In accordance with the provisions of OMB Circular A-133 (Revised June 24, 1997), Audits of States, Local Governments, and Non-Profit Organizations, nonfederal entities that receive financial assistance of $300,000 or more in Federal awards will have a single or a program-specific audit conducted for that year. Non-federal entities that expend less than $300,000 a year in Federal awards are exempt from Federal audit requirements for that year, except as noted in Circular No. A-133. An amendment to the definition of oversight agency for audit, effective July 28, 2003 stipulates that after December 31, 2003 The Office of Management and Budget (OMB) is issuing final revisions to Circular A-133, Audits of States, Local Governments, and Non-Profit Organizations. The purpose of these revisions is to (1) increase the threshold for audit from $300,000 to $500,000, (2) increase the threshold for cognizant agency for audit from $25 million to $50 million, and (3) make related technical changes to facilitate the determination of cognizant agency for audit and provide for Federal agency reassignment of oversight agency for audit.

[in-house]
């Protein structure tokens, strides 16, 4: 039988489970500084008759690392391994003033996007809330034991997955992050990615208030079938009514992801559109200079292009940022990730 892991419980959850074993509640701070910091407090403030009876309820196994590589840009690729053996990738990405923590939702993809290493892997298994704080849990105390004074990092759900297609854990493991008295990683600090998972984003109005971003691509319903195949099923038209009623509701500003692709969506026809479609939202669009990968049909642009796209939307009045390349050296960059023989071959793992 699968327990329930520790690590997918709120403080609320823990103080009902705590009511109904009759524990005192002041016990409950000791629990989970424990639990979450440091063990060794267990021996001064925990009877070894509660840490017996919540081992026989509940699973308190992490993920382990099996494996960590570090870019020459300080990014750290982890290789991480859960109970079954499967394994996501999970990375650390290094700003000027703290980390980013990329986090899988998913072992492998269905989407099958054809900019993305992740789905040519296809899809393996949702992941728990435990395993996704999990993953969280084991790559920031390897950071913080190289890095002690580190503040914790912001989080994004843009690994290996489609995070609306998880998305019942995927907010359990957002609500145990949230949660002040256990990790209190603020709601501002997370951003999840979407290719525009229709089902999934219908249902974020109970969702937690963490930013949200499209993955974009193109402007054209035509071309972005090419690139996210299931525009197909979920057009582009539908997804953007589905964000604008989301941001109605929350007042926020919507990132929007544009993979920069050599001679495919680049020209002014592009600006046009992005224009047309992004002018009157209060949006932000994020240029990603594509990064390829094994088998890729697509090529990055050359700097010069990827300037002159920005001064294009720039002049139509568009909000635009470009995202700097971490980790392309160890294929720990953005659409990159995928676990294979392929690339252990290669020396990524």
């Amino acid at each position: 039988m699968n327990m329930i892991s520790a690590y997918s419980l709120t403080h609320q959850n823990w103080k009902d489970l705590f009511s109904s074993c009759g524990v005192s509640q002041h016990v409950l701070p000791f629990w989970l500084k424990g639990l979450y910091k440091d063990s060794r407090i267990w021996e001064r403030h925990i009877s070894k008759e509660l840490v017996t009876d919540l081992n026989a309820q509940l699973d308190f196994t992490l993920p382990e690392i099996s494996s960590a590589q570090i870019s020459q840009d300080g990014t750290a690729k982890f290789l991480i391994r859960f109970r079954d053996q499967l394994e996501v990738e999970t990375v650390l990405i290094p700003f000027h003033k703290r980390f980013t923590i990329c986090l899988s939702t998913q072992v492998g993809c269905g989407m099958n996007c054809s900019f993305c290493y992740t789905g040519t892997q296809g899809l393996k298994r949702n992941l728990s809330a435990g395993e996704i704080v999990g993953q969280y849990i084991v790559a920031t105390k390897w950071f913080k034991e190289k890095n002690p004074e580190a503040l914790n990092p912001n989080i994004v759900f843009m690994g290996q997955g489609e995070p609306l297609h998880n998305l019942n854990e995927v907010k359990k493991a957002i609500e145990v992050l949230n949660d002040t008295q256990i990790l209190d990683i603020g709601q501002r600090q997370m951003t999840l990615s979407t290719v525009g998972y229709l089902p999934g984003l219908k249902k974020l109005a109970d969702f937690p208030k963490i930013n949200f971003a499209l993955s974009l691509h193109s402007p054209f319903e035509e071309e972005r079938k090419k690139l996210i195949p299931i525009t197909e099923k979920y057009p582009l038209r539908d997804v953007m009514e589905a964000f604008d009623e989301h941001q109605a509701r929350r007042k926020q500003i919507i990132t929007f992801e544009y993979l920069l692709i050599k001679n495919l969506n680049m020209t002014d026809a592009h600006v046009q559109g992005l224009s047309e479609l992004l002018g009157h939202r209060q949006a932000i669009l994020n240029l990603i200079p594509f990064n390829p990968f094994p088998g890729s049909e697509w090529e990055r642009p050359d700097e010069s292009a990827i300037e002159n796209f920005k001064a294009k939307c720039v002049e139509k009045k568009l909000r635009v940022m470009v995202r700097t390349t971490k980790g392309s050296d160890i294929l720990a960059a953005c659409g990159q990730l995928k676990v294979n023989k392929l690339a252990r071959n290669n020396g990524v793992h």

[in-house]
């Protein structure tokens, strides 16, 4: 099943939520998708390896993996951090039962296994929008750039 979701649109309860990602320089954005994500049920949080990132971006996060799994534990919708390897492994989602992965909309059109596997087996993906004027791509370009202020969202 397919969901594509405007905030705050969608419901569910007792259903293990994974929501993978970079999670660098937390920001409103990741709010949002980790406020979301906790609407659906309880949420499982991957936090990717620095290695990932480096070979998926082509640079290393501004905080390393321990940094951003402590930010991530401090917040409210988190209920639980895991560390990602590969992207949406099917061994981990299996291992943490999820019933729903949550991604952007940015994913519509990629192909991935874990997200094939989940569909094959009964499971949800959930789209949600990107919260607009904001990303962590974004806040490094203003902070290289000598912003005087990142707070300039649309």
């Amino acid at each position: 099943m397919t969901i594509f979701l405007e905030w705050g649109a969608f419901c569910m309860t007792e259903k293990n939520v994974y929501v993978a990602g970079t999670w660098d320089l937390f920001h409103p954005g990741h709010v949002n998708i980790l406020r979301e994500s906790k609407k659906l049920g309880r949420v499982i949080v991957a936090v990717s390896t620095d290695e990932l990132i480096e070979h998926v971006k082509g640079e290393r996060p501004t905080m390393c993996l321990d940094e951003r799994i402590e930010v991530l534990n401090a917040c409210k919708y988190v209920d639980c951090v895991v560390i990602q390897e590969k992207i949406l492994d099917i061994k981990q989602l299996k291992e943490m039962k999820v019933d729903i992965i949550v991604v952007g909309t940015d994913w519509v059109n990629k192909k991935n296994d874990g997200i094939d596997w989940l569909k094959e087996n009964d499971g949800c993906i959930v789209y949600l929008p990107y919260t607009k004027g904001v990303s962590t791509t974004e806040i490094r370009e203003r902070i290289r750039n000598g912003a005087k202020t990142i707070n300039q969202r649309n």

In accordance with 22 CFR Part 226.53, grantees are to maintain accounting records for a minimum of 3 years after the end of the date of submission of the final expenditure report. If any litigation, claim, negotiation, audit or other action involving the records has been started before the expiration of the 3-year period, the records shall be retained until completion of the action and resolution of all issues which arise from it, or until the end of the regular 3-year period, whichever is later.